Early in the first set, Jess Mruzik backpedaled three steps and waited to come forward to spike the ball. The freshman outside hitter’s opportunity for her first kill of her college career was right in front of her. She ran forward, jumped high and swung hard at the ball, trying to drive it through the block, but Purdue’s junior middle blocker Jael Johnson held strong and the ball ended up falling on Michigan’s side of the court.
For Mruzik, making attack errors or being blocked is unfamiliar. Growing up, she was always the best player on the court. She came to Michigan after winning the National Gatorade Player of the Year in her senior year of high school, along with a number of other All-American accolades. Now, she is facing an entirely different level of talent and maturity, and this early play in her college career gave her an indication of the adjustments she would need to make to find success at this level.
Throughout the game, she began to make these adjustments, proving the adaptability of her talent and showing her potential for greatness, even if she needs to adjust to a higher level of gameplay. Rather than continue to try to go through the block, she changed her approach. She started trying to aim a little higher and deflect the ball off the block. She realized that she had found an effective strategy and continued to use it throughout the game.
These adjustments led to 21 kills on 50 attempts, and — while she was not able to prevent a 3-1 loss to the No. 11 Boilermakers — this match was an encouraging sign for her future and the future of the Wolverines. She led the offense alongside junior outside hitter Paige Jones. They both tried to overcome a stifling Purdue’s defense, but could not do so in the loss. Mruzik did her best to help the offense, as she continually moved in from just outside the left side of the net to rise up and find a way to get a kill, whether it was going over, around or through the block.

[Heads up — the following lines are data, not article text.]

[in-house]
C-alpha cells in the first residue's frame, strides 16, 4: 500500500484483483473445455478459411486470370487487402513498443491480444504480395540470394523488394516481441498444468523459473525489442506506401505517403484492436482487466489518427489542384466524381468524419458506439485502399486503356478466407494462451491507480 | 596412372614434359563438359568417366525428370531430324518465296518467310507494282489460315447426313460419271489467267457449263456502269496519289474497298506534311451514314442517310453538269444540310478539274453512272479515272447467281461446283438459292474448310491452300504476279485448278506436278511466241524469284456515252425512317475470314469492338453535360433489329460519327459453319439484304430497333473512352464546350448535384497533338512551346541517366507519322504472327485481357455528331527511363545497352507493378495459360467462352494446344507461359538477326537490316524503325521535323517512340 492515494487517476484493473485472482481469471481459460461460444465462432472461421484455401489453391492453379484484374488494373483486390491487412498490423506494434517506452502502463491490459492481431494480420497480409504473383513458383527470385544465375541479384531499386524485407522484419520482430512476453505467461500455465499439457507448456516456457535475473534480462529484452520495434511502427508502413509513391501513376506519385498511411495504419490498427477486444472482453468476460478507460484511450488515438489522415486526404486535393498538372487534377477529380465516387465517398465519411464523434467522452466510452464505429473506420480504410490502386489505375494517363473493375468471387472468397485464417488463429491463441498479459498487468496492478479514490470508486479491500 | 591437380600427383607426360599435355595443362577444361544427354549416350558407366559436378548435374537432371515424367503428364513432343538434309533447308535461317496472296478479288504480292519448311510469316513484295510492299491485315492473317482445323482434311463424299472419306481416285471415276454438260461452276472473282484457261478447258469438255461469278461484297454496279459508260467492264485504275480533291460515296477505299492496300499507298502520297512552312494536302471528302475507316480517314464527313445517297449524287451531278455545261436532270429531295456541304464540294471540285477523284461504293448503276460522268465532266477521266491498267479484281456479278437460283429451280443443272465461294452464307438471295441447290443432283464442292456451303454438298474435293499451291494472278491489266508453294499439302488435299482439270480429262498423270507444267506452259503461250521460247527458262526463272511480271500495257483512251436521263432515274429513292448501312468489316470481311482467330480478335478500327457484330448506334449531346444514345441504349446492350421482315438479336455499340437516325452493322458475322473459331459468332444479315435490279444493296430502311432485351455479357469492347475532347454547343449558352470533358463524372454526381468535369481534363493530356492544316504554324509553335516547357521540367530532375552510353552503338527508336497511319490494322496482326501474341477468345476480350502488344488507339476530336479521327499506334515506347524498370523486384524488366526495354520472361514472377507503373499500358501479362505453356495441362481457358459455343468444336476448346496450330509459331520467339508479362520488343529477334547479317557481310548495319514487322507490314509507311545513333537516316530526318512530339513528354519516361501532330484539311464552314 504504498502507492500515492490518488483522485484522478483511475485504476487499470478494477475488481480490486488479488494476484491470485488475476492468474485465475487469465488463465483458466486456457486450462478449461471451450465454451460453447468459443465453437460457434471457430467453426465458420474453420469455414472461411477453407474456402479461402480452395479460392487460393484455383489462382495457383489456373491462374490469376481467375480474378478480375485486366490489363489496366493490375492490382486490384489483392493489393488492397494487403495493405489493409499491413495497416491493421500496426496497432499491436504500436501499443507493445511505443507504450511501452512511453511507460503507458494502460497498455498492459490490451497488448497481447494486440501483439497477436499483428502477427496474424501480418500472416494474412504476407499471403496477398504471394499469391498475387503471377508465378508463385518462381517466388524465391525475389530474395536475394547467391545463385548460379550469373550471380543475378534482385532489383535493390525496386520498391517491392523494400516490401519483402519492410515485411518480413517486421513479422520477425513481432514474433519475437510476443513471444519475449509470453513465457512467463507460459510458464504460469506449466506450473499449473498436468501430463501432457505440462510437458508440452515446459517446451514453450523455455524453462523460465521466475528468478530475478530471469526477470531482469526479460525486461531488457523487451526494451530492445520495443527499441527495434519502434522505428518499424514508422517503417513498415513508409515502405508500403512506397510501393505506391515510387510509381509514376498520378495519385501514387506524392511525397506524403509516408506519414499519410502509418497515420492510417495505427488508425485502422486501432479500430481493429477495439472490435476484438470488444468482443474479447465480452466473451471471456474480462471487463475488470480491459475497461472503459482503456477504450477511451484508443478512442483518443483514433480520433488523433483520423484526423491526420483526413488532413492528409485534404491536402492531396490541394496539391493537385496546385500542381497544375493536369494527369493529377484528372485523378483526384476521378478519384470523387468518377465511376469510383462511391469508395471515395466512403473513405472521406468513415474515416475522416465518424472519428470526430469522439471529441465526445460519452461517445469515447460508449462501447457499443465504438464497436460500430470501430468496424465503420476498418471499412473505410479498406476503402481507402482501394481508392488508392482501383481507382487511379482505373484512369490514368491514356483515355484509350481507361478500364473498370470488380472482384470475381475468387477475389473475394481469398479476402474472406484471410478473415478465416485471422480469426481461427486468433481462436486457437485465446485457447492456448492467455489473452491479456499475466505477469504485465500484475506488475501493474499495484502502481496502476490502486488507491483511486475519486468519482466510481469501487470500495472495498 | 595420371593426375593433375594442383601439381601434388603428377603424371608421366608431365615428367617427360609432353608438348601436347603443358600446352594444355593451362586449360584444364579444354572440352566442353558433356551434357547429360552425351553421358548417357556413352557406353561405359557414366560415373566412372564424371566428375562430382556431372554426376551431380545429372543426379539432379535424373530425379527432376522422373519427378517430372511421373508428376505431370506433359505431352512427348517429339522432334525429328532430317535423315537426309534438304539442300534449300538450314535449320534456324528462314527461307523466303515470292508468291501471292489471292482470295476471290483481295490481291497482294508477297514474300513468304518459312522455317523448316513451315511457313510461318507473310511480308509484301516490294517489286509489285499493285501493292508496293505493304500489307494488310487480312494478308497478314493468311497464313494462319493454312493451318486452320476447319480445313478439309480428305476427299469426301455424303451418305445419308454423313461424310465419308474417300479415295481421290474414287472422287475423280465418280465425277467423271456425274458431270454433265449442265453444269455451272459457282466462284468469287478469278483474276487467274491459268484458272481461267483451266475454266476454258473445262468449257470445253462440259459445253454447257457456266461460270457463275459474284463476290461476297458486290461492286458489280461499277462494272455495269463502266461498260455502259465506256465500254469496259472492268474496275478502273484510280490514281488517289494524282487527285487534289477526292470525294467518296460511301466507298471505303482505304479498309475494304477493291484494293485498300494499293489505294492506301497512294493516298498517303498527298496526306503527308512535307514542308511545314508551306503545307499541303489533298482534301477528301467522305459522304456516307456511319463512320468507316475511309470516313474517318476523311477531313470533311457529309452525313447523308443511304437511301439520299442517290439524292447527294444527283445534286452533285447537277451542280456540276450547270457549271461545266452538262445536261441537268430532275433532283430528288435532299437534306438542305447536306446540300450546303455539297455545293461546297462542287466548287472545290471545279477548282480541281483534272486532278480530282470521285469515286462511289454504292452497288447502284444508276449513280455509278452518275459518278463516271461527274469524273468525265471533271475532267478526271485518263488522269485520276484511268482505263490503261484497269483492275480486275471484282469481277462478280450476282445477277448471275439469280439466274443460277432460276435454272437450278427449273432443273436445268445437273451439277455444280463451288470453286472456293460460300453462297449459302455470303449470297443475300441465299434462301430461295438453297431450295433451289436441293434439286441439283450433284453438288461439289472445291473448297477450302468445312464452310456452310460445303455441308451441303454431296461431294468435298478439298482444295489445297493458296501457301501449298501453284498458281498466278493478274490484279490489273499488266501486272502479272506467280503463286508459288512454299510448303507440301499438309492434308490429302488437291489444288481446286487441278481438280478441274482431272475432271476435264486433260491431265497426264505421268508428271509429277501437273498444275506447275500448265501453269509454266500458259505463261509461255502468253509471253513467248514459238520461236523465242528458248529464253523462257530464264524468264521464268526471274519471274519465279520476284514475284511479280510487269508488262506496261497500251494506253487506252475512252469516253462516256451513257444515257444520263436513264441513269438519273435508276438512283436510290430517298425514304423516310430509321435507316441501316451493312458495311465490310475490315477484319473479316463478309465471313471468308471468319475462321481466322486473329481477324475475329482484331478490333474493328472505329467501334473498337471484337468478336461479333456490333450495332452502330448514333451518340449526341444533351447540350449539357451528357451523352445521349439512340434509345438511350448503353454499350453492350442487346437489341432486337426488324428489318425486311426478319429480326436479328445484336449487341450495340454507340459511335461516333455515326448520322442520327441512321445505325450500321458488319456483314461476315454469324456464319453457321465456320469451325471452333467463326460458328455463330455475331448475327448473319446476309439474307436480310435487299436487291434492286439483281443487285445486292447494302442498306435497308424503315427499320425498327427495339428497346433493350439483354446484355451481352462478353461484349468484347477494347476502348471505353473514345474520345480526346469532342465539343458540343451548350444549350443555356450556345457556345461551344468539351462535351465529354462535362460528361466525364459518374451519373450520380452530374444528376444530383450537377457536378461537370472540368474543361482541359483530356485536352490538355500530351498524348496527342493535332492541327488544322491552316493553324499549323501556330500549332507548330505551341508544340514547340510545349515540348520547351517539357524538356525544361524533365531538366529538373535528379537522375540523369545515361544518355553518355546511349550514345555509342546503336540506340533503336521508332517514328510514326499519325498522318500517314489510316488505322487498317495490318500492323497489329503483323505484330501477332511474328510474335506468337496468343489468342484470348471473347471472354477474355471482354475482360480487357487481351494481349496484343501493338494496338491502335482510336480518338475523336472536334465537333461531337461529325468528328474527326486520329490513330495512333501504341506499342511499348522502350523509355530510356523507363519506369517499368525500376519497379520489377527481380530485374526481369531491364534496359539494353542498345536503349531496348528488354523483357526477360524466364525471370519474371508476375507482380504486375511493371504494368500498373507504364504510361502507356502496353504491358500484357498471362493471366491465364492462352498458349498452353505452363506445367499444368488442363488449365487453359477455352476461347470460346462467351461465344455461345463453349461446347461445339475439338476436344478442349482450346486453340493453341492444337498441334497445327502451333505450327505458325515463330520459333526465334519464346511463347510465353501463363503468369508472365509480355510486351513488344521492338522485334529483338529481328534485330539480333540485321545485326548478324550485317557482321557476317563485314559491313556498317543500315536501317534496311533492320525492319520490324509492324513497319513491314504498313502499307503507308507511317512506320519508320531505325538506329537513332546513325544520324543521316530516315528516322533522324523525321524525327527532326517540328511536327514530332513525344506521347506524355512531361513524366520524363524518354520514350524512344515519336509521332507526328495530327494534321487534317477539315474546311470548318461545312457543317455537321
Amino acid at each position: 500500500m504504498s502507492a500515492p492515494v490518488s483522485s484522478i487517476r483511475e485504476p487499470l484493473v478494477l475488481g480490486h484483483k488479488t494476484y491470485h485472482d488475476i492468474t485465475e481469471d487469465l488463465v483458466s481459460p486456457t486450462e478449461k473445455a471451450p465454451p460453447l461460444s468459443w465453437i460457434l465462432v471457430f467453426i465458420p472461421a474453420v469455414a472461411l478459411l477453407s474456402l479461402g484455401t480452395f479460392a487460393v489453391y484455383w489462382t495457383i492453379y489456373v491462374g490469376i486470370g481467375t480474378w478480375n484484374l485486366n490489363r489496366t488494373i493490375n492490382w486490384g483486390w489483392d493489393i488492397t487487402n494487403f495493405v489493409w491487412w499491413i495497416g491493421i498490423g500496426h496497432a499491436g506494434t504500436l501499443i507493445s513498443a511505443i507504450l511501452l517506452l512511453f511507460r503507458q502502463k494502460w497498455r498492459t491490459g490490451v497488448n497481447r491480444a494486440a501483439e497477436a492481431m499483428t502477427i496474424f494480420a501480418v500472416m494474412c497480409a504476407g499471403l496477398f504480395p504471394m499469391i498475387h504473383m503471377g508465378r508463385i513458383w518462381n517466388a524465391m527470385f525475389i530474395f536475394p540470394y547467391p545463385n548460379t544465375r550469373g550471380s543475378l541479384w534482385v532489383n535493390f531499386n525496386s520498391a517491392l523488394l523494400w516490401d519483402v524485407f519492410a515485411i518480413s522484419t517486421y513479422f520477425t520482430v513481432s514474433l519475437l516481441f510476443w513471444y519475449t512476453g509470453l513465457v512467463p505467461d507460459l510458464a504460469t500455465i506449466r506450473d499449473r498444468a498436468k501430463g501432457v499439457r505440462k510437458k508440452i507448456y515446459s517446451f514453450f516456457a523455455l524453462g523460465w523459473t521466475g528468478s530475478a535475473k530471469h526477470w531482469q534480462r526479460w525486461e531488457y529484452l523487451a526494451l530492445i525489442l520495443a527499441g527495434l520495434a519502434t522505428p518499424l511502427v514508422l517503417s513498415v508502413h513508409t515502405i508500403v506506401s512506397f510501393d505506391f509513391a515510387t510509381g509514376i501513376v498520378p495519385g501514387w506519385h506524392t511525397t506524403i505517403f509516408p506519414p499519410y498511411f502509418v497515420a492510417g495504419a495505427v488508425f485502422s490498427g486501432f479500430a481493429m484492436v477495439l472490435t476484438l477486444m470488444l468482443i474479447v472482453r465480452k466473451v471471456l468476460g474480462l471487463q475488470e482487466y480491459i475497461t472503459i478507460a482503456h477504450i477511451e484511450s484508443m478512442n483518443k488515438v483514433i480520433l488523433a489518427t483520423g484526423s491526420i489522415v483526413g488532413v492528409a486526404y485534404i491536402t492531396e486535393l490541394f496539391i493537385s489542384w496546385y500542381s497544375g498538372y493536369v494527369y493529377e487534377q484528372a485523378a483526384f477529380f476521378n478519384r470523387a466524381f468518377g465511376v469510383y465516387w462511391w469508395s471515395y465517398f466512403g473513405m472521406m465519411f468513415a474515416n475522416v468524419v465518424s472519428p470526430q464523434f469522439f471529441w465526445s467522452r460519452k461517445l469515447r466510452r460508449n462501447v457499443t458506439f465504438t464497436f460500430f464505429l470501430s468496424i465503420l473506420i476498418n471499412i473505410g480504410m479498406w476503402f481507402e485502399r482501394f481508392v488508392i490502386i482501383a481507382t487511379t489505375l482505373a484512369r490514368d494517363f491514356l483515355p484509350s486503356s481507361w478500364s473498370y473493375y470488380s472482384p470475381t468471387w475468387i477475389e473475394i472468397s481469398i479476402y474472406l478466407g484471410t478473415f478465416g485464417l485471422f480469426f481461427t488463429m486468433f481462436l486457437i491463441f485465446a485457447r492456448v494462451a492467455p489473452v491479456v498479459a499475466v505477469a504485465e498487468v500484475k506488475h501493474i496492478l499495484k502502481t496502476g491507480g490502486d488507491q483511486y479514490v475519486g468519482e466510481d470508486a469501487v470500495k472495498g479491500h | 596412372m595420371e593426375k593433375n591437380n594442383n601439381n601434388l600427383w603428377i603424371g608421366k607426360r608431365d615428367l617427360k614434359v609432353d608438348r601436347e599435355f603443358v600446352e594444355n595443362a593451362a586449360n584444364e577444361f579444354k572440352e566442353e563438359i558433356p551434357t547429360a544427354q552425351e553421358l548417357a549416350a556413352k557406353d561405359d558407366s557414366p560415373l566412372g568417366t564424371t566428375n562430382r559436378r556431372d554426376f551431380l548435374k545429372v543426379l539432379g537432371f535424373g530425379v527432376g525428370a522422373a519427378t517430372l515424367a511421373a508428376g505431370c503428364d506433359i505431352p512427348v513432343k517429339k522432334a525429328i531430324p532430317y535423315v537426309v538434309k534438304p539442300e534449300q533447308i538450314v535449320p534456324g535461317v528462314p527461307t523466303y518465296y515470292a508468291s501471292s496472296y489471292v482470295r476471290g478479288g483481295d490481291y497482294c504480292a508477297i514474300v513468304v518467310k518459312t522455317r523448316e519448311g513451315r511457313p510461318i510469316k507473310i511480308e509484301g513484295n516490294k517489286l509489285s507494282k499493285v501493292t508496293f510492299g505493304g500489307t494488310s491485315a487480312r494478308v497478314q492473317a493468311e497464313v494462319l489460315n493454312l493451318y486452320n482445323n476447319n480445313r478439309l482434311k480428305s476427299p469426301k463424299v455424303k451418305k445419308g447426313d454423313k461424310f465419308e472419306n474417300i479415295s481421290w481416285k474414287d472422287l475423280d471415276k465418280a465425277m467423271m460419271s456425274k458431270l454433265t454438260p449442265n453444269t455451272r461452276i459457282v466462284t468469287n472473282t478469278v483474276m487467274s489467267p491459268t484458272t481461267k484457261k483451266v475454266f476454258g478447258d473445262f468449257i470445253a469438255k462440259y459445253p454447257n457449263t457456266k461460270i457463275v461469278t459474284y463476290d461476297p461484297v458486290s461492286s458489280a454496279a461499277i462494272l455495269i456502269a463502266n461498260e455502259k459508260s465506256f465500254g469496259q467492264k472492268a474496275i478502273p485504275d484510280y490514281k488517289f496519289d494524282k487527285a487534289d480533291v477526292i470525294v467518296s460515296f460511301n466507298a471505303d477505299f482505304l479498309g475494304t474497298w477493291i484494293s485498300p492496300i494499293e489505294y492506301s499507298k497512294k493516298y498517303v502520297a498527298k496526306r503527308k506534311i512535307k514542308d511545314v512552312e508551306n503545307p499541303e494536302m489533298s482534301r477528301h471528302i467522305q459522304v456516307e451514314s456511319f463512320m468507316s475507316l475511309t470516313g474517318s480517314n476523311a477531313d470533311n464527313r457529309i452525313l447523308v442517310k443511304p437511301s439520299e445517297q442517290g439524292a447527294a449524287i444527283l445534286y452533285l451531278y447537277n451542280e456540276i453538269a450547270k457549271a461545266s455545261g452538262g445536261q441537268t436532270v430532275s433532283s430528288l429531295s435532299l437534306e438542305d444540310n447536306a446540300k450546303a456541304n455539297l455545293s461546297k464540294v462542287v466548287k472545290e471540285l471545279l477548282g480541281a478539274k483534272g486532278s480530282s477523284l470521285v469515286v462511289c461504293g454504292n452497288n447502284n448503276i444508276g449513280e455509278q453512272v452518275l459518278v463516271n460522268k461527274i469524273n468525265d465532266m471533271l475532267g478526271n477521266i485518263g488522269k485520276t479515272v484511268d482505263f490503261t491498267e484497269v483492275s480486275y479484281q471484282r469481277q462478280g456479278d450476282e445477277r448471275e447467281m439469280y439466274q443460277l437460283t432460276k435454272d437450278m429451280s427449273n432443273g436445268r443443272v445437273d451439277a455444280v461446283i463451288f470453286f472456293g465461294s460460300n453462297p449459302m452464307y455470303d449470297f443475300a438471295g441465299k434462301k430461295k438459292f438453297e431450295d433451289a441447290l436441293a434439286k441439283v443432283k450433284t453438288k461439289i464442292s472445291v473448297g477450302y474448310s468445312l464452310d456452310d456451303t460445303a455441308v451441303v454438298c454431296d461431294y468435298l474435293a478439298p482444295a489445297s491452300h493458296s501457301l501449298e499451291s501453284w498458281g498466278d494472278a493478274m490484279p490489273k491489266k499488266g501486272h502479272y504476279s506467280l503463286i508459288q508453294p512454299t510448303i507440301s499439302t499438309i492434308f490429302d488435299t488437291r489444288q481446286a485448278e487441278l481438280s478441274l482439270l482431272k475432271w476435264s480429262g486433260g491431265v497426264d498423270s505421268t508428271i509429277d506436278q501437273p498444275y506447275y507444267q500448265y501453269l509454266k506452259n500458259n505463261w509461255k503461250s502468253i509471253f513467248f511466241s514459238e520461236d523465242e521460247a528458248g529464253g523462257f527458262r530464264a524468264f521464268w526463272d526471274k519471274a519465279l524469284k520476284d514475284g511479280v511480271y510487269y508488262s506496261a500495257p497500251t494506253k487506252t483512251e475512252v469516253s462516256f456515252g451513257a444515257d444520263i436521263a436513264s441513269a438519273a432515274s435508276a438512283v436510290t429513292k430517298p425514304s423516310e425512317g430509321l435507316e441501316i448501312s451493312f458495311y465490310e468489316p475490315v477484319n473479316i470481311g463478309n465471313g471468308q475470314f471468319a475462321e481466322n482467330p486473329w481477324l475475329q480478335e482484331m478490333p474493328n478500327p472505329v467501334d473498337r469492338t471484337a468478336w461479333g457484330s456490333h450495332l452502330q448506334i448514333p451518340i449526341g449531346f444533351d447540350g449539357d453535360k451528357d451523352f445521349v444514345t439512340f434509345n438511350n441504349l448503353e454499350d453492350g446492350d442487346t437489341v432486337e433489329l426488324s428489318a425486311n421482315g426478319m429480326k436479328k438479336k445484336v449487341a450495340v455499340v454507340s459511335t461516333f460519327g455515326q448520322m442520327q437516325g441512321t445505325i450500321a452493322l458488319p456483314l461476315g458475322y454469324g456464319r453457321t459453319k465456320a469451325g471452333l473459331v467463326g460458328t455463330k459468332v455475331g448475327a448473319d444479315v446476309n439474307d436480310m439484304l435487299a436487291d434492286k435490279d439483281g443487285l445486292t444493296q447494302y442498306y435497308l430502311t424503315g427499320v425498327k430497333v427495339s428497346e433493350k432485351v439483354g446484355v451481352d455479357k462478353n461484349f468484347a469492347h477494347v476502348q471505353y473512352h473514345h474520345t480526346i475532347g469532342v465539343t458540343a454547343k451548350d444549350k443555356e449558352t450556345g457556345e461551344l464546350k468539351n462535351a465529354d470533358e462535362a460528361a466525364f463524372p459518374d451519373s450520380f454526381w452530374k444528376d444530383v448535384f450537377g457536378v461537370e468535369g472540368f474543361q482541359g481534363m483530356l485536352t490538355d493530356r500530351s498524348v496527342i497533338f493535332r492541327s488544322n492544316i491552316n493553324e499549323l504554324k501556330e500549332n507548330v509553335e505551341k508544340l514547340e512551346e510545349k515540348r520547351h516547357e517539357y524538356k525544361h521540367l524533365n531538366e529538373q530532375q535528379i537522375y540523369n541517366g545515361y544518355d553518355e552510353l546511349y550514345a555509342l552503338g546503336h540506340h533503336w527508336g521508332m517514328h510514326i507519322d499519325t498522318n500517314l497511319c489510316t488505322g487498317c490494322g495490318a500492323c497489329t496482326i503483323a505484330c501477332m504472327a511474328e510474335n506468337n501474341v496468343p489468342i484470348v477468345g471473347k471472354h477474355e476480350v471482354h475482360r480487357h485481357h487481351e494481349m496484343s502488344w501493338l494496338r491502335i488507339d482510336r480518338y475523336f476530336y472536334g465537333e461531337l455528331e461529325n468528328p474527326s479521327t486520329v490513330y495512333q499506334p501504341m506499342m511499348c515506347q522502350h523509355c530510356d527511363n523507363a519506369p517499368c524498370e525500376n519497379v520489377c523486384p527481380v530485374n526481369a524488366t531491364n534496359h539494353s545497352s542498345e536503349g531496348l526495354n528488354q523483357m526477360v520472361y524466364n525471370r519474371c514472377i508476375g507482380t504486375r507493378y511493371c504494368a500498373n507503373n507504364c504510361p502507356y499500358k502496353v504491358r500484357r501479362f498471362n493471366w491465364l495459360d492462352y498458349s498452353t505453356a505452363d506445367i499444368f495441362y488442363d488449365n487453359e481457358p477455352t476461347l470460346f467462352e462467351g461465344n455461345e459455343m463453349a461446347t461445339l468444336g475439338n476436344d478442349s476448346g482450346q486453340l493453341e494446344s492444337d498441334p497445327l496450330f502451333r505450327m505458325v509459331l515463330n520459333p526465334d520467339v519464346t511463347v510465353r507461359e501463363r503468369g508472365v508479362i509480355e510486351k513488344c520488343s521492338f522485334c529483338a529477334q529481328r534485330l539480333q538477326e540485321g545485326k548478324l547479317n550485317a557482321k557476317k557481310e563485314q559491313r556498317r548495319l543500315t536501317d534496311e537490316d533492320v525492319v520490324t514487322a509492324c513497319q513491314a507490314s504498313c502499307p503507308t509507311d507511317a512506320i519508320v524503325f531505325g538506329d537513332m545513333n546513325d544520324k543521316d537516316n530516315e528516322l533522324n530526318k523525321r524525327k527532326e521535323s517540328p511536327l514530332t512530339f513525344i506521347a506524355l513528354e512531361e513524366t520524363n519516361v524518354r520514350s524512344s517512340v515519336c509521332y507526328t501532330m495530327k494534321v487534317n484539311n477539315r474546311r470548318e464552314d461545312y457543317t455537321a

When she served, she constantly came from the back of the court to get kills. She also helped defensively with seven digs. In the first game of Mruzik’s college career, she was who the Wolverines turned to when they needed to win a point.
“My expectations for her are really really high,” Michigan coach Mark Rosen said. “Because she’s capable. I was really proud of how she came into it and did what she does.”
What makes Mruzik’s play even more impressive is that she did not have the standard preseason run-up to Big Ten play to help her get adjusted to the college level. This was Michigan’s first game of the season, and it came against one of the top teams in the Big Ten. Mruzik and the rest of the team went over a year without playing a match against a real opponent, the longest stretch that many of them have experienced in their lives.
“It was nice to be able to get into the game atmosphere again,” Mruzik said. “It was weird for us to come out and not have played a match for over a year, but it was a good experience, and I’m excited to get back out there and do it all again tomorrow.”
Mruzik faced the difficult combination of this long hiatus, playing in her first college game and facing a talented Purdue squad, but she still found a way to contribute and ultimately lead her team despite the less-than-ideal result. There certainly remains room for improvement, but in her first game in a college uniform, she proved her value to the team right now, as well as her substantial potential for the future.
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